Camilla Akers-Douglas goes in search of the less-visited – and consequently more romantic – side of the Caribbean island of St Barths.

It would be a mistake for any traveller seeking peace and quiet to visit St Barths at Christmas and New Year. Then, the island’s single-track roads are jammed by a party crowd in search of the high life. Sean ‘Diddy’ Combs sails in on his monster yacht, Beyoncé and Jay-Z jet in and Roman Abramovich throws a New Year’s Eve party at his beachside residence.

Those two weeks over, St Barths returns to its existence as a tiny volcanic island with a rugged coastline and sapphire waters that lap against near-deserted beaches. Its land is poor and never sustained agriculture, so it has no real history of a slave trade, as there is on Martinique and Guadeloupe. The lingering darkness of history doesn’t exist here, allowing the island to be simply a paradise away from the hurly-burly of modern life.

St Barths’s 9,000 inhabitants are mostly descended from the original Swedish and French families who came here in the 18th century. The island’s Swedish legacy is most noticeable in the architecture of Gustavia, the island’s pastel-coloured port and capital, and all around the island are dilapidated clapboard houses with pretty shutters. In 1878, Sweden gave St Barths to the French, which accounts for the island’s low-key, elegant esprit de France. In the morning, you can buy fresh croissants from the boulangerie and, in shady squares, pétanque is played on sandy pistes.

‘What my wife, Mandie, and I have always loved about St Barths is that it’s really the South of France in the tropics,’ says Charlie Vere Nicoll, the island’s vicar. ‘There is a wonderful mix of people from so many cultures and backgrounds with different life experiences. This, combined with the island’s lack of crime and poverty, makes for an unusually harmonious community.’

Fashionistas will head for the designer shops in Gustavia and the pristine sands of St Jean and Nikki Beach, but, like many who come to St Barths in winter, I wanted the balm of peacefulness and sunshine, so I decided to explore the island’s beautiful but lesser-known (and less-visited) beaches. Anse de Grand Fond is down the only road in the lush Grand Fond valley. It’s stony far more Hebridean than Caribbean in its desolate beauty and, from here, you can reach a natural swimming pool among the rocks.

We walked right along the cliff path and were thrilled to see, on the hillside high above us, three of the island’s 1,000 wild goats. When we reached the pool, we walked gingerly over the rocks, avoiding spiky anemones, and swam shielded from the waves beyond. (It’s best to visit this pool in the morning as, by lunchtime, it’s in shade.)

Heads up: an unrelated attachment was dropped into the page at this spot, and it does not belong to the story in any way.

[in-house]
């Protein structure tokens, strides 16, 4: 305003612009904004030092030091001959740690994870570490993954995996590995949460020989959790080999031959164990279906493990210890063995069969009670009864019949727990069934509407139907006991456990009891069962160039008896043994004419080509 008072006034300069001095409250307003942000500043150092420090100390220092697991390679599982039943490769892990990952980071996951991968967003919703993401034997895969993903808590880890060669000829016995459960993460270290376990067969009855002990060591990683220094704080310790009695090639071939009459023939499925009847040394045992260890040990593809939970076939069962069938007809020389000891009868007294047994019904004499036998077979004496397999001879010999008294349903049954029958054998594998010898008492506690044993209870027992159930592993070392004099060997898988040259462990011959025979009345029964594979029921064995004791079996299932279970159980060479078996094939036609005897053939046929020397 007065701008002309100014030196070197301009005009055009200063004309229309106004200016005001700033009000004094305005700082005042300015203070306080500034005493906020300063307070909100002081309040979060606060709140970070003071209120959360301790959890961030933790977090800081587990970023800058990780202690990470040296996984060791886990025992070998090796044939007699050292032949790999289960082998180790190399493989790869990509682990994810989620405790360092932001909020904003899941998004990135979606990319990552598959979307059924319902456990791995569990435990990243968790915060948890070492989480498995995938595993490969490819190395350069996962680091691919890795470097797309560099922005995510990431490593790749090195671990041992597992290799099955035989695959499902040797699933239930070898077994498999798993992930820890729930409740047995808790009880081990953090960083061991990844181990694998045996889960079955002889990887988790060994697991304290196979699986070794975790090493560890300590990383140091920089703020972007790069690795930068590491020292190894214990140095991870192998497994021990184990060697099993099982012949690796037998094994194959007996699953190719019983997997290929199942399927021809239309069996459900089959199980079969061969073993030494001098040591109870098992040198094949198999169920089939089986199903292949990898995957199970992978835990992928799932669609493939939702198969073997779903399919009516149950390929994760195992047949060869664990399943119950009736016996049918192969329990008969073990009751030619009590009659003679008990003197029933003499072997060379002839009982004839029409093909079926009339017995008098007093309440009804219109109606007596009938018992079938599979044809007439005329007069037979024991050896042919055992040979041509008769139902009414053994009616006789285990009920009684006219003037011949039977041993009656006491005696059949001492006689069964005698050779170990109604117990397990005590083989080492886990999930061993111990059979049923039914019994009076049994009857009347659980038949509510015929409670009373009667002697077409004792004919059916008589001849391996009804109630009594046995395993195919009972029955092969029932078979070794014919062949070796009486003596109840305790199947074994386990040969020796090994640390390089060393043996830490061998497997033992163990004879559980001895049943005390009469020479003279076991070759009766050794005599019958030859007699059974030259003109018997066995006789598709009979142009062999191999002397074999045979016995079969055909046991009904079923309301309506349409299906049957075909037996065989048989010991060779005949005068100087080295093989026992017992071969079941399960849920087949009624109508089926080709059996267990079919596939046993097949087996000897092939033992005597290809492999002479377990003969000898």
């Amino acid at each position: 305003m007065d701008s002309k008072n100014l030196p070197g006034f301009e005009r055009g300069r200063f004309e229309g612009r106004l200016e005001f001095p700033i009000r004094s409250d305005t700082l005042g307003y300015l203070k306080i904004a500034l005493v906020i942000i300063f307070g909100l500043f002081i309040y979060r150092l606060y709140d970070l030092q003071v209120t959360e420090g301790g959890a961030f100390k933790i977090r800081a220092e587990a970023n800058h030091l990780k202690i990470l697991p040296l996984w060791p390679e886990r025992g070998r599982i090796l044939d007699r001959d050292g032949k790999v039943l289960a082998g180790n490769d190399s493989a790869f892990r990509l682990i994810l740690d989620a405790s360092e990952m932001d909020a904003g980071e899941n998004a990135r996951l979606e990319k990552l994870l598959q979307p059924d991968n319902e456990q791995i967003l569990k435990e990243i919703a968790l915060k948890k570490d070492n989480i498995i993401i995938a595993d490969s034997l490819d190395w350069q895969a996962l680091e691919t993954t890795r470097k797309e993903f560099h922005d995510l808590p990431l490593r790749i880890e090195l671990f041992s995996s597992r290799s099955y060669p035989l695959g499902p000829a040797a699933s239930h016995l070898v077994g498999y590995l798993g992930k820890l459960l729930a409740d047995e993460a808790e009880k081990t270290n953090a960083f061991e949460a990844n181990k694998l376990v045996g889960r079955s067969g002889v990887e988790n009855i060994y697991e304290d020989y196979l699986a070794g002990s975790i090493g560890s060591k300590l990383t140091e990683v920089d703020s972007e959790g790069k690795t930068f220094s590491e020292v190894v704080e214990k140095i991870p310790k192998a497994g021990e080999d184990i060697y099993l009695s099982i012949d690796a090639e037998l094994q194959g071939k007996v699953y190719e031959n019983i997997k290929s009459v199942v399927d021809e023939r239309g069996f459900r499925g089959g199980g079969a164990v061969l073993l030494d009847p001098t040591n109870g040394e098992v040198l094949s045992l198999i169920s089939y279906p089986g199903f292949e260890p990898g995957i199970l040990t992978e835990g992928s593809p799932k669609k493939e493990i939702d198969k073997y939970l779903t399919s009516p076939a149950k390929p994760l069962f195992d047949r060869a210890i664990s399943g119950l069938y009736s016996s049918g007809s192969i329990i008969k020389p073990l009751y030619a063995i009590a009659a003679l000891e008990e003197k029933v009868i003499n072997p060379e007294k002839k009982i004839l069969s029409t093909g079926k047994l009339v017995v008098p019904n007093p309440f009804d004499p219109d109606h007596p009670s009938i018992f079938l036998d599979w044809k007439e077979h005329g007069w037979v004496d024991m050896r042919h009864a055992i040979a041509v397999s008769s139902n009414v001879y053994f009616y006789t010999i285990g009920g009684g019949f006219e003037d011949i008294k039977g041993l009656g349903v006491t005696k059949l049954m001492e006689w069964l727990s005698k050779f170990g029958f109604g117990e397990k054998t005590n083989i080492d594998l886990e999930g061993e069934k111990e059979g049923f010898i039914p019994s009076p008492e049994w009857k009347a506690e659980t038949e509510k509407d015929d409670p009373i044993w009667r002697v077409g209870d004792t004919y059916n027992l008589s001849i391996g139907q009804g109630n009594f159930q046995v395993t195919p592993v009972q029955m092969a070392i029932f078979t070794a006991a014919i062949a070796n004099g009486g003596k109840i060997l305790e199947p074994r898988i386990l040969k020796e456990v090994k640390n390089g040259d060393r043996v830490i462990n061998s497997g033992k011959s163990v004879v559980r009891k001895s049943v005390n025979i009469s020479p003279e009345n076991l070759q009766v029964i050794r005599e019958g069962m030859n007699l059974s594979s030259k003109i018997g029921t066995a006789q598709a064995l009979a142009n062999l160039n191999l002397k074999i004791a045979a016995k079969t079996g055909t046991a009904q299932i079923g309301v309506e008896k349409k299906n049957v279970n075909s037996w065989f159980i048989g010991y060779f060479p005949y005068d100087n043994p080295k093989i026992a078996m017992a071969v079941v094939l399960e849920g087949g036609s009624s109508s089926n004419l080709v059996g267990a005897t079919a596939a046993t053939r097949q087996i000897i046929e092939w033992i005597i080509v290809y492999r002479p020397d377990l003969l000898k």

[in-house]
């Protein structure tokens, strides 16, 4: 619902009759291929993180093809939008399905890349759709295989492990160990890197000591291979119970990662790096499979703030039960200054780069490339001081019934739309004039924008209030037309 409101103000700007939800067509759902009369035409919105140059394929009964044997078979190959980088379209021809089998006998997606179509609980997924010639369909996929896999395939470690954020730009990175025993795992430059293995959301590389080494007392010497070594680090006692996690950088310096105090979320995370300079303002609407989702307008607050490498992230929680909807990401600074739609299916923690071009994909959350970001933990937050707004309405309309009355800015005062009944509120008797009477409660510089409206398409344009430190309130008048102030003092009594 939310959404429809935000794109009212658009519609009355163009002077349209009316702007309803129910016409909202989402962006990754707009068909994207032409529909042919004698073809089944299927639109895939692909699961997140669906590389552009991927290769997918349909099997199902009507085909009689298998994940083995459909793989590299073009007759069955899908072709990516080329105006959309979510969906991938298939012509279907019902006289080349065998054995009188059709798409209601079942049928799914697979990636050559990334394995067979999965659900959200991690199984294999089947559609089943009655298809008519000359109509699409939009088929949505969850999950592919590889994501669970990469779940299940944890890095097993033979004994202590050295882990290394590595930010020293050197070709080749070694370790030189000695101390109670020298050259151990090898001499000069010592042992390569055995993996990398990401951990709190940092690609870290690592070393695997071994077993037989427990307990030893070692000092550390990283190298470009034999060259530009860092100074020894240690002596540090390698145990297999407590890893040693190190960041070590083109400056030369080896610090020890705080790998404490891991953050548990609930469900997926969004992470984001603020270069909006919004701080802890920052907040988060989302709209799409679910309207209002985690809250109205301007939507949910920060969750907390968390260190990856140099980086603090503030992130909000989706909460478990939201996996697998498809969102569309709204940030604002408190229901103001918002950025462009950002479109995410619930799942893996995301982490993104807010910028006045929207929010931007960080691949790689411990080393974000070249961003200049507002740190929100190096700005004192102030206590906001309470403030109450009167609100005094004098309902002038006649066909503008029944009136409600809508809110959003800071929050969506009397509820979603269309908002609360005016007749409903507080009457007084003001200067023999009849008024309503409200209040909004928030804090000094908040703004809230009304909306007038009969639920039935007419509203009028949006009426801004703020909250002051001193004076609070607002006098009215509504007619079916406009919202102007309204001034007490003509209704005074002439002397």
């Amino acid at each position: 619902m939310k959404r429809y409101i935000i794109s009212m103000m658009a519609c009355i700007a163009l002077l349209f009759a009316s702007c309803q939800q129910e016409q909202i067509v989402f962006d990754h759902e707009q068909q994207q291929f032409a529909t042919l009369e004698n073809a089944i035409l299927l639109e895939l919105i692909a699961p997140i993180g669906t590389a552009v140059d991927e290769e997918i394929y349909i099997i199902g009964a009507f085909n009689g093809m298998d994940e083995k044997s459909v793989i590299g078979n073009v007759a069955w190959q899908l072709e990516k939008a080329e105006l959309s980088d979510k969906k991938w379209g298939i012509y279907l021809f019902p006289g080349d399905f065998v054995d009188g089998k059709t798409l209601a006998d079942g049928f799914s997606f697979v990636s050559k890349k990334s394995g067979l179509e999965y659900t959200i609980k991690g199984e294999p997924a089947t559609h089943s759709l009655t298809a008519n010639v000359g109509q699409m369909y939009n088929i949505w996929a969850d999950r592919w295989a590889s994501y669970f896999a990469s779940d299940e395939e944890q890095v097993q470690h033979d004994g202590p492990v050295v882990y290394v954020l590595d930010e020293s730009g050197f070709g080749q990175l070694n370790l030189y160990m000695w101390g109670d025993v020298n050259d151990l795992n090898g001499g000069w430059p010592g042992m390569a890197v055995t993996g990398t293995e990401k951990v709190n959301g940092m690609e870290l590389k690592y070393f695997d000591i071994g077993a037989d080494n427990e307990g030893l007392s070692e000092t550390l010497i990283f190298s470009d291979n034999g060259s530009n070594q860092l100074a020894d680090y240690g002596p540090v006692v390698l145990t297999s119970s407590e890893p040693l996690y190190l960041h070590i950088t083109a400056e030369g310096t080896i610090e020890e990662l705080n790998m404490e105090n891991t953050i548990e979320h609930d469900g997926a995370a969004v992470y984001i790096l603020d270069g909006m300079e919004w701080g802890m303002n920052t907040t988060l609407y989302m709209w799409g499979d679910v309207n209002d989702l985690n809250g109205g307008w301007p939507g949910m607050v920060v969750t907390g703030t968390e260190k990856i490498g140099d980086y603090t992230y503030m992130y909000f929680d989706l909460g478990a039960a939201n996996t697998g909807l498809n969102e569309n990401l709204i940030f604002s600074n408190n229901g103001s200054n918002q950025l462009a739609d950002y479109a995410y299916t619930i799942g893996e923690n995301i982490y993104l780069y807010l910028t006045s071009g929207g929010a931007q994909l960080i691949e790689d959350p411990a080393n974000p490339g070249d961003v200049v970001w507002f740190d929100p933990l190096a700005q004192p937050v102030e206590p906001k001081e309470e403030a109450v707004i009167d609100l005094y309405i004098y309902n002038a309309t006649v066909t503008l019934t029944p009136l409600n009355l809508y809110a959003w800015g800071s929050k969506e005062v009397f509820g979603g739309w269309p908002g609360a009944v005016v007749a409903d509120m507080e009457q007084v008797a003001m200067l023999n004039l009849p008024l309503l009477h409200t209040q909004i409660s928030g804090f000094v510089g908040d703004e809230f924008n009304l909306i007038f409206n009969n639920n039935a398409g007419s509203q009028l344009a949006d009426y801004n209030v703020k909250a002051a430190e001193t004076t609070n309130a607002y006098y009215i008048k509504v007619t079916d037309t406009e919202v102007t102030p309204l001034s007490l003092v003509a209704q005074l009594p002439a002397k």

Mr Abramovich’s decision to buy a house at Anse de Gouverneur (behind and out of the sight of the beach) drew attention to this long stretch of soft sand on the Caribbean side of the island. Still, it’s an enchanting place. One afternoon, against a backdrop of elongated cacti and spiky succulents, we luxuriated in the calm waters while the children played in the rocky shallows at the edge of the beach.

In search of raw beauty, I went down to the marshy salt flats at the south end of the island, where the inhabitants once harvested the salt. Wildly beautiful and remote, Anse de Grande Saline offers lovely swimming and snorkelling very far from the beaten track. A walk from a small car park, down a sandy path through the dunes, delivered me to a vast plain of white sand. In 2013, it was rated the fifth best beach in the world by CNN.

For me, however, the most sub-lime beach is on the island’s north-westerly tip. Anse de Colombier is a 25-minute walk along a path around which giant cacti grow and tortoises amble to meet you. Shallow steps have been cut into black volcanic rock to ease the way. When you arrive, you think there’s nothing here apart from a few boats and a handful of swimmers, but just visible on the westerly headland is the sculpted form of a house built by David Rockefeller in 1960. My daughter and I swam the length of the beach to the house’s old jetty and back again like a pair of porpoises, then unpacked a picnic and watched the sun set behind a silken sea.

At the end of our stay, I found one more quiet, soul-stirringly beautiful beach. Anse des Flamands is on the Atlantic side of St Barths. Here, the sand is soft, the waves strong and, although the clear-blue sea gets deep quickly, the bathing is safe.

At one end of this great white arc is the glamorous Cheval Blanc St-Barth Isle de France hotel (the loveliest place to stay on the island if you want to be close to a beach) and, at the other, a scattering of local houses in between, there’s nothing much at all. The American art dealer Larry Gagosian has built a beachfront house here, but it’s hardly noticeable.

Ignore the glitzy images of famous people who visit St Barths if you want to find it, there’s a magical island that is utterly different from the one you see splashed all over the pages of magazines.

Cheval Blanc St-Barth Isle de France (00 590 590 27 61 81; http://stbarthisledefrance.chevalblanc.com), from €590 a night for a garden room in low season. Camilla Akers-Douglas flew with British Airways from London Gatwick to Antigua. There are daily connecting flights with Trade-wind Aviation to St Barths

 

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